8:38 | When it was time to act, Bill Minnich came through. On a night watch, as he caught sight of a Chinese patrol, the only question was, rifle or grenade? When the unit was pinned down and no one responded to the order to move out, he cussed them all out and charged forward. And when he fell wounded, it was a sure thing that he would get up and scramble through the bullets landing at his feet.
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It was good incentive to survive. Bill Minnich received his GED while in basic, and as soon as he returned from Korea, he could get the diploma. Right away it was tough as he faced challenges from monsoons to mortar fire.
Bill Minnich recovered from a bullet to the shoulder and returned to action in Korea. It was a lot less action, but he learned that the Army radios must weigh at least three hundred pounds. He learned what fertilizer was used on the rice paddies, and he learned a lot about the spirit of the Korean people when he was sent to stop a POW riot.
He was working as a staff officer at Camp Lejeune when he got a surprise assignment. Curtis James was to be one of two officers on a shipboard Marine detachment. The ship was the USS Princeton, an aircraft carrier supporting troops in the Korean War.
It was eleven days retreating down that narrow dirt road from the Chosin Reservoir. William Moncus had two wounds and frozen feet and was airlifted to Japan after a runway was improvised. He began a long journey through several hospitals until he was able to walk again.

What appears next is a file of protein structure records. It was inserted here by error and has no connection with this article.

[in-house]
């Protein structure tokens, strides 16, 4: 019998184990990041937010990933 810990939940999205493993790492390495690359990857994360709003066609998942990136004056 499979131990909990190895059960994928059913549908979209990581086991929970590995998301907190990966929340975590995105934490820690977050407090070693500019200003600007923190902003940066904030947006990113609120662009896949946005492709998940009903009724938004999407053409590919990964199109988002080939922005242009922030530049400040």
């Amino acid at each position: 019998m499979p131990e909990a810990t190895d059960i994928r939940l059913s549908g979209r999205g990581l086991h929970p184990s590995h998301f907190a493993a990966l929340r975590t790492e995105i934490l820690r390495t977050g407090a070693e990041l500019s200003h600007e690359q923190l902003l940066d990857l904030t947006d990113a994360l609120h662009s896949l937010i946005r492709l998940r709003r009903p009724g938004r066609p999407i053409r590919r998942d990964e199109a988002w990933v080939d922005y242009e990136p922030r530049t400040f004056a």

The guards heard something. The giant lights were switched on to light up the Korean night and everyone was on the line. Paul Deverick was surprised and relieved when he saw what caused the ruckus. In another incident, the noise he heard turned out to be an enemy.
After he was drafted, Ed Price was surprised to hear he was going to the 101st Airborne. He wasn't going to jump out of any plane! But it was just a training unit so he got the regular basic training and then went to anti-aircraft artillery school.
Tyler talks about his process before and after missions. He was in Manila in the Philippines when WWII ended. After that, he did what he could to occupy his time before being sent back home, including flying over Japan to see the immense damage from the atomic bomb. After he came home in January 1946, he was recalled to active duty for the Korean War. He also talks about his relationship with another military man, Ed Addison.
After Seoul was liberated, Charles Vicari was sent back to Inchon. The Marines in his unit thought it was over and they were going home. Instead they were shipped around to the east coast to land at Wonsan. Pushing further and further north, they started up a long winding mountain road toward the Chosin Reservoir.
William Moncus was high up in the mountains at the Chinese border, where it was extremely cold. The Marines had just stopped to eat when they took fire from one direction, then another and another. By the next day, it was obvious they were surrounded and the great retreat from the Chosin Reservoir had begun.
Young Chang Ha’s family took a train from the Northwest Corner of North Korea through Wonson, and eventually made it to the 38th Parallel. While there, his mother would be separated from them as they were able to get into Seoul, but he recalls the miraculous string of events that happened as they made their way to his uncle’s house in South Korea.